I was elated, but I still wanted to figure out how to successfully take a picture with the shutter open as long as two hours, or an entire movie. And that would take more research. I went to B&H and Adorama and talked to camera experts to try to find the right lens filters and gels. But nobody had a good answer, and I didn’t have the budget to spend hundreds of dollars on different filters that may not have worked.
And this was all a hobby for me. My full-time job was working as a journalist. I didn’t have the money to really dive into this project—and I was terrible at setting goals and fulfilling them. So, I went back to my regular life, caught up in life changes, from marriage and fatherhood to new jobs and friendships.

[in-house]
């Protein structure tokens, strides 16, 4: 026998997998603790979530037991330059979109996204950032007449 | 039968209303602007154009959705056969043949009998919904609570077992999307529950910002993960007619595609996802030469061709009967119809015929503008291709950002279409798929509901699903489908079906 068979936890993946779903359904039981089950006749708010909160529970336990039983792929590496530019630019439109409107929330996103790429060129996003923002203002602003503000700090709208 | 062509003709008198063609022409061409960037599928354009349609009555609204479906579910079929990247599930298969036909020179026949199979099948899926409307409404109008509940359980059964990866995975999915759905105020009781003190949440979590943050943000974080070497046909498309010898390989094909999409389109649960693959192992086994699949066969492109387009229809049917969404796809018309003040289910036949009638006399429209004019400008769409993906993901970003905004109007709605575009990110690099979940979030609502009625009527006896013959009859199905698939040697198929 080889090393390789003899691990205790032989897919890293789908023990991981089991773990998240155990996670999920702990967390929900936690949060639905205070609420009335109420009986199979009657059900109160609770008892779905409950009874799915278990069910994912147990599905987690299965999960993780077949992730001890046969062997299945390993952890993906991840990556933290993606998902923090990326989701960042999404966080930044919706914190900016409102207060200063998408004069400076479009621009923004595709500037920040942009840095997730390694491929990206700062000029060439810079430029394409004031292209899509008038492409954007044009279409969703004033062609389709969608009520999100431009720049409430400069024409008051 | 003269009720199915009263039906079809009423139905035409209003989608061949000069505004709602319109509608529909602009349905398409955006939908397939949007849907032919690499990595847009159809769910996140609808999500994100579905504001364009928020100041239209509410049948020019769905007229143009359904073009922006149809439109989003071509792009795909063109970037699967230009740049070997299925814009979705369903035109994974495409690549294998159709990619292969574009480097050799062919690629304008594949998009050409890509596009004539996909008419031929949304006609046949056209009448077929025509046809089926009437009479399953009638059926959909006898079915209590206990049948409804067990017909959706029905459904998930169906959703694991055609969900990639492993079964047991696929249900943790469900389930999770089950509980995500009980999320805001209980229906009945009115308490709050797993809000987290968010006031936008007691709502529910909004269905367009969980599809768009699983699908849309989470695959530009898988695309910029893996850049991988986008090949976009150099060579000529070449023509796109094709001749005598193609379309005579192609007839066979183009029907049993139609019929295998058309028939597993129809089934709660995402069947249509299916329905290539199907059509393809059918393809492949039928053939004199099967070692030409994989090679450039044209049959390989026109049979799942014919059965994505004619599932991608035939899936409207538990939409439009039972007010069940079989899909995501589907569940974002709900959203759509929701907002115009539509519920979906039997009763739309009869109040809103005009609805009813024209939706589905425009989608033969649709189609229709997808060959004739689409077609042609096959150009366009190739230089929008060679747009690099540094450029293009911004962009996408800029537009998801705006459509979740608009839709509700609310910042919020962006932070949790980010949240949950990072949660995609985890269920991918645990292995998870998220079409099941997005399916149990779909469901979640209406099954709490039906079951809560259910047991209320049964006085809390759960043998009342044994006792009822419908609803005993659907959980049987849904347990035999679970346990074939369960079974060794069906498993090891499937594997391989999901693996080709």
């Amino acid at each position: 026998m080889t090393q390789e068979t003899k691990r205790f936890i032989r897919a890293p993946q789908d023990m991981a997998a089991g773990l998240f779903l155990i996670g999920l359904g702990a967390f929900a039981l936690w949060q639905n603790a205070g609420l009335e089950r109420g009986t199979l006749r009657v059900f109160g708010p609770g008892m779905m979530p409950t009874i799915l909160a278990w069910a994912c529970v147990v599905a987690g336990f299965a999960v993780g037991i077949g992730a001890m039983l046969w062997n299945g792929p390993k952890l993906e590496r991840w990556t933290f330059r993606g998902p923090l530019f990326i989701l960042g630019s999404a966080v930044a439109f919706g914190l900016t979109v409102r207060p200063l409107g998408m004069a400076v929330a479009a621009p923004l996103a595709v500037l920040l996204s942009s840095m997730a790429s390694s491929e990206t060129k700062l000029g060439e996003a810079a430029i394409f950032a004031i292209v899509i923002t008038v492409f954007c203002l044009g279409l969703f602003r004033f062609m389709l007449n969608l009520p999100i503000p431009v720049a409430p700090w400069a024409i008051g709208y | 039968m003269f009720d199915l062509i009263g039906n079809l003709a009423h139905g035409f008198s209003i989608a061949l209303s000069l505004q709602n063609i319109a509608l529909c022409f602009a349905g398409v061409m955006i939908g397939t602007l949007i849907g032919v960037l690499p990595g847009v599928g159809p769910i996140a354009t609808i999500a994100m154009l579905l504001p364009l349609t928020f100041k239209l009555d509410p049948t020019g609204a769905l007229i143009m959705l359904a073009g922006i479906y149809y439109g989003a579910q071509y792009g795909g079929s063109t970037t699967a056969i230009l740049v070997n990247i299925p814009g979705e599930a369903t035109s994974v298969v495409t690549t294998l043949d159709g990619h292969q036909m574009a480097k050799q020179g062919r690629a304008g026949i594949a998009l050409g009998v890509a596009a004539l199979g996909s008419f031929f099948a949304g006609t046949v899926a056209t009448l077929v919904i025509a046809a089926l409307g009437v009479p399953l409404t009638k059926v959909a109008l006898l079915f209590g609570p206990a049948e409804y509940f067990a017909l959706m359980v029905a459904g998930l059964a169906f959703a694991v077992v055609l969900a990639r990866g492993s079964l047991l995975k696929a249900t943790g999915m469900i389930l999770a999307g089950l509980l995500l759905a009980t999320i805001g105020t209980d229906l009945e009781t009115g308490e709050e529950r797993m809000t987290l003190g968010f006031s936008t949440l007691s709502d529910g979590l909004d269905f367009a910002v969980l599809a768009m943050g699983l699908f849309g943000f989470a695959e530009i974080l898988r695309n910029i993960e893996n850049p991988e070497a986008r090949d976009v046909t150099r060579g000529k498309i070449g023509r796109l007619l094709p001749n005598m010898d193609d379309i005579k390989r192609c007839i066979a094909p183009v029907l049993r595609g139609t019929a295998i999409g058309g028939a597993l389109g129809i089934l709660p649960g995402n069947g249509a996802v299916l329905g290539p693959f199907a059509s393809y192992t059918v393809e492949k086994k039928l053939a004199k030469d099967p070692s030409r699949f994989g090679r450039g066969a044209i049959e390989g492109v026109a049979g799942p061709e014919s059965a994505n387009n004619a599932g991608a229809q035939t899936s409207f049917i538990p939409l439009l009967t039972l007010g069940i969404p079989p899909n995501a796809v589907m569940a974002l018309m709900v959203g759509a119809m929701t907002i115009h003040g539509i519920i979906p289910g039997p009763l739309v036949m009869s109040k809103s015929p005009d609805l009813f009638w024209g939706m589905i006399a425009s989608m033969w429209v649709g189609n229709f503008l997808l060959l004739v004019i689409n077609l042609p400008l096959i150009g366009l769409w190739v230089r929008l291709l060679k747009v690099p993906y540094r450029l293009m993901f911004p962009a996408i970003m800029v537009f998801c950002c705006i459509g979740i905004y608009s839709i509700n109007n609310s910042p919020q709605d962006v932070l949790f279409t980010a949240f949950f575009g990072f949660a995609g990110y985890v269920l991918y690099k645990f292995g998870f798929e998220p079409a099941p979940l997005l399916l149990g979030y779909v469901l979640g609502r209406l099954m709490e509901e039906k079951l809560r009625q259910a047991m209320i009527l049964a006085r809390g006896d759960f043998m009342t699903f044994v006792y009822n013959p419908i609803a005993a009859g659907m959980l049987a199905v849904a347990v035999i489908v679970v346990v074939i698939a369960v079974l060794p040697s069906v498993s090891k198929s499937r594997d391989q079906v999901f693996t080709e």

But I always thought about "my idea," clinging to it as protectively as a mama bear around her cubs. I would fantasize about taking a few months off to get the right filters and borrowing the large-format Hasselblad at ICP, crunching the numbers that would help me realize my dream. And I daydreamed about the movies I’d love to film, from old classics like L’Atalante and Breathless to big-budget pics like The Fast and the Furious and The Dark Knight.
And I never told anyone (maybe once I whispered it to my wife in a careless moment). Not even my best friends or family members or shutterbug friends (two of whom would have been amazing collaborators since they owned dozens of cameras and knew all about filters). I wasn’t paranoid that they would steal my idea but rather that they might mention it at a dinner party or in casual conversation and give someone else the concept. And so, my somewhat compelling idea for a photography project turned into a state secret that required CIA tactics to protect. I was obsessed with this vain desire to be the first one to unleash this amazing idea upon the world, deluded by the fantasy that it would get a big gallery show and bring me money, power, and respect. Did I mention the money?